if you thought "Unix Pricing" was expensive, you never saw "VMS Pricing" or "IBM Pricing" ($5,000 to snip a "blue" wire to enable a feature.)

                  That's not the half of it. The original service contracts said that any software you wrote on the system became the property of IBM.

                  Anyone claiming that any flavor of Unix is better than VMS is either talking out of his asshole or never used VMS and Files-11.

                  It's "better" in the sense that it's a better fit for nearly everyone. If Unix will do what I need and VMS won't, and what I need can include a cost consideration, then Unix is better for me. And as it turns out, Unix is better for almost everyone. If that weren't true, VMS would still be a thing that wasn't EOL'd.

          • by lophophore (4087)

            Sun stood on the shoulders of giants.

            That 68000 processor that Sun used? Modeled after DEC microprocessors. That ethernet wire they connected to? They don't call it Digital-Intel-Xerox Ethernet for no reason. That "new thing" unix Sun used? And the C language? Built on DEC PDPs. Your terminal emulator? Emulates a DEC terminal. USB? A consortium, including DEC. That X-Window System sun used after NeWS tanked? Yep. Came from Project Athena, sponsored by DEC. MIT & IBM.

            One of the many reasons th

  • by tarpitcod (822436) on Sunday June 01, 2014 @08:15AM (#47140583)

    I'm going to have a go at explaining to readers how it 'felt' to use a workstation. I have a friend who experienced the same thing working on Apollo workstations too.

    There was this feeling - I can best describe as being like what many people report they had as kids with home micros. You woke up and here was this awesome machine that just begged to be played with, have hardware added to etc. It's an awesome feeling of discovery and exploration and possibilities. It's like the feeling you can have if you grab a nice big piece of blank paper and a pen. You can write whatever you want on it, draw on it, calculate something on it...

    For me - and other folks who had access to workstations it was just like that feeling. Suddenly you had this machine that was fast, had a great display, a great operating system - SunOS 4.1.3 . the machine was there and all that compute + display + disk was there for YOU. It wasn't locked up in some server some other place and you weren't competing with everyone else.

    Later on Sun came out with some really cool things too. Anyone else remember NeWS? That was pretty cool....NFS for as many problems as it has is still actively used all over the place.

    Why did Sun die? They died because they stopped doing what they started doing. The actual model for Sun in the early days was they would take a standard Unix and build a workstation (or server) wrapped around it. They actually used to say that they weren't going to lock people into their system - they would make their system open - and compete based on having the best product. Think about that for a minute. They were saying 'We wil build the best damn workstation, and you will buy it because it's the best damn workstation'. Now you can argue if the SPARCStation 1+ was better than an Apollo or a MIPS but as a business strategy it's hard as a consumer to complain about it. It was a massive departure from what DEC did.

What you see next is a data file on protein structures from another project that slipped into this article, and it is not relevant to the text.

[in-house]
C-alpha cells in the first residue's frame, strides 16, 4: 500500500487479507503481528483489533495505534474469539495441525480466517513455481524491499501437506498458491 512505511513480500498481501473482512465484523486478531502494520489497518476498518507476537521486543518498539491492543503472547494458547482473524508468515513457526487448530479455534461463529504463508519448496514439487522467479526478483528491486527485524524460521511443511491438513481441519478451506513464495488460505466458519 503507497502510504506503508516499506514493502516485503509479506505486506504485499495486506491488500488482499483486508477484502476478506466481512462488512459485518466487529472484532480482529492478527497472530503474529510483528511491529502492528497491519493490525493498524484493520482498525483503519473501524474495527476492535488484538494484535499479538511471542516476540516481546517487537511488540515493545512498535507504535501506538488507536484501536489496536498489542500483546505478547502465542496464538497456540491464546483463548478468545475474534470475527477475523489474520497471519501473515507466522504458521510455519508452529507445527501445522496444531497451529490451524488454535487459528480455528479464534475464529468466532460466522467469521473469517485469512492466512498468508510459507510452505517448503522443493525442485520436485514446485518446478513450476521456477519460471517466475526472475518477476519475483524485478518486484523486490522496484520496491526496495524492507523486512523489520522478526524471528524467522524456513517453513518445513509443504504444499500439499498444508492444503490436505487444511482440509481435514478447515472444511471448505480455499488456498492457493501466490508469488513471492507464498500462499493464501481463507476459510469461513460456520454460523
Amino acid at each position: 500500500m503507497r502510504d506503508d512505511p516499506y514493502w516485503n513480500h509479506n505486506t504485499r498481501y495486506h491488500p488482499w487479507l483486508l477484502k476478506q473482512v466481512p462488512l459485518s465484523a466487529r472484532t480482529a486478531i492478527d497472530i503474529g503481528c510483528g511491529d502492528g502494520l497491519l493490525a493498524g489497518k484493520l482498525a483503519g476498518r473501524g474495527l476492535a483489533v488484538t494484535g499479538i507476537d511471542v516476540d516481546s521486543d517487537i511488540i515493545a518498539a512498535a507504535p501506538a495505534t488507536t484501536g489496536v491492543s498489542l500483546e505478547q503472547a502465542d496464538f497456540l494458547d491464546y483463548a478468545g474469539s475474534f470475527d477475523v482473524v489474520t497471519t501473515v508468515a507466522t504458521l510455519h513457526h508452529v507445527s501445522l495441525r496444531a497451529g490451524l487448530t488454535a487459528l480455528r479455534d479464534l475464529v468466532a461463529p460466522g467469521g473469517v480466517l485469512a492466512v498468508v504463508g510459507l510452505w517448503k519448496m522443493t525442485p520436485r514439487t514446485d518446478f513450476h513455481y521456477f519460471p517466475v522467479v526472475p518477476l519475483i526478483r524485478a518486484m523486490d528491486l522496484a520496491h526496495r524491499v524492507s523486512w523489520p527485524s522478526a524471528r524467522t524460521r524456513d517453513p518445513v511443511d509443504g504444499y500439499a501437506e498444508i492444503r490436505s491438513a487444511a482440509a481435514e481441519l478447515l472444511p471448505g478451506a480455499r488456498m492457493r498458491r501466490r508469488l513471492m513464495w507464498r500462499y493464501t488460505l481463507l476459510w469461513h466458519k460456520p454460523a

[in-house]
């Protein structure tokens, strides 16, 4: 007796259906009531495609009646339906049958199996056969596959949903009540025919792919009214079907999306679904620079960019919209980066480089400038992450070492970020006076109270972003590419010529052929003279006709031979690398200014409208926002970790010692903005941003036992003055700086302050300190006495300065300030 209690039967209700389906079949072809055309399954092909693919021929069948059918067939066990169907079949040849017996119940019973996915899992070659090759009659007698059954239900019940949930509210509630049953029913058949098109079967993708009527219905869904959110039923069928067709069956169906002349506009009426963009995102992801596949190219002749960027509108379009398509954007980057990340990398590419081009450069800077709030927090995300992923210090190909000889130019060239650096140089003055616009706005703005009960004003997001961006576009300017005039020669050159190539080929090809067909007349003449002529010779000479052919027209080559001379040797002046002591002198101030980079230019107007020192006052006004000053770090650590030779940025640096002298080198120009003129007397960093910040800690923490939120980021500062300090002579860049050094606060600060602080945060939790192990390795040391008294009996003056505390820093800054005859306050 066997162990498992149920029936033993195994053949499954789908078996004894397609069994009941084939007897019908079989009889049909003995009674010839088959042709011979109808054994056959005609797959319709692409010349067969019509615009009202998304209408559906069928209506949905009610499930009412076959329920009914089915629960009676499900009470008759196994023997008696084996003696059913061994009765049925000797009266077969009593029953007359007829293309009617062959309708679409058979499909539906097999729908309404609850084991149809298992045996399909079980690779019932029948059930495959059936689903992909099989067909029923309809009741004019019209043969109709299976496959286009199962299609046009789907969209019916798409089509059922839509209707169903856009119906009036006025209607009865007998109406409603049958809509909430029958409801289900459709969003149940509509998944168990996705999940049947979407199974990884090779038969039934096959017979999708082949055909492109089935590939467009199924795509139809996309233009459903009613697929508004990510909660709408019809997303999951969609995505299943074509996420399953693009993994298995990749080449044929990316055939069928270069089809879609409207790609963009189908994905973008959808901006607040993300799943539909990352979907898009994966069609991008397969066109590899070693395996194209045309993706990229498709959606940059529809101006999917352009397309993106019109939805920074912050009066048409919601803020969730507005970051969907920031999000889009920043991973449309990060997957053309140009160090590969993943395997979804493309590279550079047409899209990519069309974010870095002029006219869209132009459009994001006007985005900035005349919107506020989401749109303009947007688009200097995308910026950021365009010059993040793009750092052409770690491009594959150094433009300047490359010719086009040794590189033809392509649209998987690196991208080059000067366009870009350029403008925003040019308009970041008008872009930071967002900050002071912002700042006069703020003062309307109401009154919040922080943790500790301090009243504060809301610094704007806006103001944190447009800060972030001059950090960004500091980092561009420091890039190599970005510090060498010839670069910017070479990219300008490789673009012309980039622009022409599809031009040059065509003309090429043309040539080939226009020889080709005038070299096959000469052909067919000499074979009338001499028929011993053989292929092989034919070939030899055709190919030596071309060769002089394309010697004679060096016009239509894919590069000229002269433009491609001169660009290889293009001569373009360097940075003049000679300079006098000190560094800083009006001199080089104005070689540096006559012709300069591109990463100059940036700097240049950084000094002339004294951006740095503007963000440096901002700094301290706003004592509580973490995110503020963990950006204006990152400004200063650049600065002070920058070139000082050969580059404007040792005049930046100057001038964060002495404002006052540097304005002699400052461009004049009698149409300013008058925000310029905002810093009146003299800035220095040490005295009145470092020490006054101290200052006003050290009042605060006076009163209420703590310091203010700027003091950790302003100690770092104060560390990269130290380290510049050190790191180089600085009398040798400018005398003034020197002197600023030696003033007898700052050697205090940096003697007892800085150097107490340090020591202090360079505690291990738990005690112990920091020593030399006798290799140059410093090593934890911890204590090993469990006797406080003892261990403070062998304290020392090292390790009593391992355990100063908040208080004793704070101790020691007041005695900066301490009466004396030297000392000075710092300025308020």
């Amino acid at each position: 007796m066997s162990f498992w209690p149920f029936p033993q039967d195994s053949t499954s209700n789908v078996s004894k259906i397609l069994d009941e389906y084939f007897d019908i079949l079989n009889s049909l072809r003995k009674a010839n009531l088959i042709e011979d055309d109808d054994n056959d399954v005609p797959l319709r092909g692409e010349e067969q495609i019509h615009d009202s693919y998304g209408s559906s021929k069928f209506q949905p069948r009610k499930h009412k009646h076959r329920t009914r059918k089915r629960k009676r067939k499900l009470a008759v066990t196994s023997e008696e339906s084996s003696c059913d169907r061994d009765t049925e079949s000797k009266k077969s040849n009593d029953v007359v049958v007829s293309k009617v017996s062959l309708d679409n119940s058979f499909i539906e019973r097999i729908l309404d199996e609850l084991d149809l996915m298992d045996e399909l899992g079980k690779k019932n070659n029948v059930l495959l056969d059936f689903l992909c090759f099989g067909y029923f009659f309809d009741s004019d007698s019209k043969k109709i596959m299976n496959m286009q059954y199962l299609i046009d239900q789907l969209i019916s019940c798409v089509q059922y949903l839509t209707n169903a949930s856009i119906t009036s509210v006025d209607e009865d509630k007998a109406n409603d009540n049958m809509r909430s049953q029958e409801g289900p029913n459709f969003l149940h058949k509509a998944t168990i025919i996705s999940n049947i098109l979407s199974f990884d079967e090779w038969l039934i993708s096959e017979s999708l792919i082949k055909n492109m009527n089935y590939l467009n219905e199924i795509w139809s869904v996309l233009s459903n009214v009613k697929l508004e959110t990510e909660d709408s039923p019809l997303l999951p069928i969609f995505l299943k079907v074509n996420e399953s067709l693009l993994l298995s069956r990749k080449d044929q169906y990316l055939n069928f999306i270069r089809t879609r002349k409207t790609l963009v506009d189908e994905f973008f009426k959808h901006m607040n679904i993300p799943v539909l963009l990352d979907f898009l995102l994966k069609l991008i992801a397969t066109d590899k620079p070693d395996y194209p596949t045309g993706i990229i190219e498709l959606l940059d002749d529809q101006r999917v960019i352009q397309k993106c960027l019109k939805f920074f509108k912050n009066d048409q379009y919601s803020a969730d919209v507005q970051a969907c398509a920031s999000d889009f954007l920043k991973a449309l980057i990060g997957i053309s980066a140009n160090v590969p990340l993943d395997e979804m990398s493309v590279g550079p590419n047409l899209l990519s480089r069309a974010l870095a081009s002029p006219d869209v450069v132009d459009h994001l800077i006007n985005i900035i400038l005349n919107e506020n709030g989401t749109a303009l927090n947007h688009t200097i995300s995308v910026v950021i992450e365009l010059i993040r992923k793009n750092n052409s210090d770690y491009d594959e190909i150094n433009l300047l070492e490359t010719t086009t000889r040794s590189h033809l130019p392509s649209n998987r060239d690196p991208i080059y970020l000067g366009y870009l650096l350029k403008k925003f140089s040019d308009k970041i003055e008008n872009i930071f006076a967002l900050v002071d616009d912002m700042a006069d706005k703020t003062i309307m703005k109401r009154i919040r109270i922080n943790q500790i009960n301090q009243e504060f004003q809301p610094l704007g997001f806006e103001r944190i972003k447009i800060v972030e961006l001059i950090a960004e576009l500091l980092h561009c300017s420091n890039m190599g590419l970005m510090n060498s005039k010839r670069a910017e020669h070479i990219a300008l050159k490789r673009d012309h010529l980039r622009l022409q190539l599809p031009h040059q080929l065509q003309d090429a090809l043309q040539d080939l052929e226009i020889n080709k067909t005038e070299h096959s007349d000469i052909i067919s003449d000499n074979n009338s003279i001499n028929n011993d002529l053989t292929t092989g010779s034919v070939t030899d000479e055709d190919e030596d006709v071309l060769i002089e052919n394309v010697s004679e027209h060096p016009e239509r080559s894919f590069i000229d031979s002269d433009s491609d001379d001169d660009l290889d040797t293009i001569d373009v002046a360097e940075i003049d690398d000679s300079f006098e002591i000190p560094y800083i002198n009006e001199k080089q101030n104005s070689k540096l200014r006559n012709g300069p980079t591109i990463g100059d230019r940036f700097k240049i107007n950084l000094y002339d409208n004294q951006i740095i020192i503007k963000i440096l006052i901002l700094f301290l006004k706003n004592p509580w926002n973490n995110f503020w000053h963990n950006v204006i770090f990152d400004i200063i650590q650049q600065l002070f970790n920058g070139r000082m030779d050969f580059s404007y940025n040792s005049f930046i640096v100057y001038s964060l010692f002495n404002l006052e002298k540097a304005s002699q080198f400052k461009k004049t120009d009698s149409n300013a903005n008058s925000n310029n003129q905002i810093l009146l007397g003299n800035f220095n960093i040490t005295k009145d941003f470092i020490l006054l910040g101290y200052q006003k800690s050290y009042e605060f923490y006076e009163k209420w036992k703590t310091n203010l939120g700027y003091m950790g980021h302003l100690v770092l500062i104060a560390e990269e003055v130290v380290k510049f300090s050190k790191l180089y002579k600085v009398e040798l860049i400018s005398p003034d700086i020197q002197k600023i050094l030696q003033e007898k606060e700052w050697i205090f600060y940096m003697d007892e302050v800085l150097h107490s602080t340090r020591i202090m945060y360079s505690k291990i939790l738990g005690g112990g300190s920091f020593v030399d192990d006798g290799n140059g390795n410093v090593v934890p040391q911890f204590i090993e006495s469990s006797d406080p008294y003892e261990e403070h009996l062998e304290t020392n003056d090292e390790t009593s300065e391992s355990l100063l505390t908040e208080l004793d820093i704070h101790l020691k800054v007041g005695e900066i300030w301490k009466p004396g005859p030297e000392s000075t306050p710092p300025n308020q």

• by pooh666 (624584)
      I get this, a little bit, although I didn't get to have the same experence. About 10 years ago I was shopping for servers and started talking to some people at Sun. One thing that amazed me is that they were all so happy. The other is just that I increasingly got the feeling that I didn't really know shit about servers because of my only having experence with PC/Intel type hardware. I know the mainframe type people say the same types of things, hot swap everything, machines that could run for years and were
      • by tarpitcod (822436)

        Definitely true for the mainframe folks. Lots of people don't realize that virtual machines have been around for ages. Take a look at CP67. There's actually piles of cool and interesting architecture stuff to read with really interesting ideas that were tried.

        One thing to remember about Sun is that on the server-side they really got a huge break when SGI (Who had just bought Cray) sold off the Cray 64 SPARC processor server to Sun. That became the Sunfire 10000. Which seems kindof insane in retrospect

  • Opensource GNU/Linux software emulated much of the fabulous SunOS. Sun could not compete in hardware price.
    My current company has always used the UNIX platform sinc eits start in thel late 80s First we used IBM PowerPC, then that plus Sun, then Sun plus Linex, and finallung Linux64 alone.
    • My first *NIX-like experience was on Solaris 7 (university rooms full of X11 terrminals connecting to a handful computers, among them an 8-CPU Sun box).
      Yes, linux does pretty much the same things, sometimes better ("man tar" was hilariously long on Sun, with boatloads of crap relating to old tapes drives). But Solaris could run old binary stuff, like ancient ports of Doom and Quake. GNU/Linux is incapable of doing it. Given that sorry state of things, I guess Solaris would be a better gaming OS than linux -